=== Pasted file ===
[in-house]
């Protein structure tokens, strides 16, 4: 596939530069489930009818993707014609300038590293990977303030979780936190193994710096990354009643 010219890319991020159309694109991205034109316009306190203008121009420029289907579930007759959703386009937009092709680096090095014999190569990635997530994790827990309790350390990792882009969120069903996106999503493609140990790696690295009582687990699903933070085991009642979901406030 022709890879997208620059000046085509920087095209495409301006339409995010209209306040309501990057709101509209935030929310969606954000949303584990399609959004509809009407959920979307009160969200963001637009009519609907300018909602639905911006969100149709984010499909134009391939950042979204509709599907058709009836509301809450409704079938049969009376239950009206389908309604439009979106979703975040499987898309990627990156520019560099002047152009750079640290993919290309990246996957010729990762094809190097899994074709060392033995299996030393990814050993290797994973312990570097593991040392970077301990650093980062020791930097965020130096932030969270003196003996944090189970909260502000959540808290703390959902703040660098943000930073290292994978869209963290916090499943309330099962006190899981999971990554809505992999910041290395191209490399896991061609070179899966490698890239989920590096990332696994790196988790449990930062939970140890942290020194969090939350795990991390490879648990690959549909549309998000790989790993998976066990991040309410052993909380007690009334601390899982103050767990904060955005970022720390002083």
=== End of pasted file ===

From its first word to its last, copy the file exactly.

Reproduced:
[in-house]
């Protein structure tokens, strides 16, 4: 596939530069489930009818993707014609300038590293990977303030979780936190193994710096990354009643 010219890319991020159309694109991205034109316009306190203008121009420029289907579930007759959703386009937009092709680096090095014999190569990635997530994790827990309790350390990792882009969120069903996106999503493609140990790696690295009582687990699903933070085991009642979901406030 022709890879997208620059000046085509920087095209495409301006339409995010209209306040309501990057709101509209935030929310969606954000949303584990399609959004509809009407959920979307009160969200963001637009009519609907300018909602639905911006969100149709984010499909134009391939950042979204509709599907058709009836509301809450409704079938049969009376239950009206389908309604439009979106979703975040499987898309990627990156520019560099002047152009750079640290993919290309990246996957010729990762094809190097899994074709060392033995299996030393990814050993290797994973312990570097593991040392970077301990650093980062020791930097965020130096932030969270003196003996944090189970909260502000959540808290703390959902703040660098943000930073290292994978869209963290916090499943309330099962006190899981999971990554809505992999910041290395191209490399896991061609070179899966490698890239989920590096990332696994790196988790449990930062939970140890942290020194969090939350795990991390490879648990690959549909549309998000790989790993998976066990991040309410052993909380007690009334601390899982103050767990904060955005970022720390002083």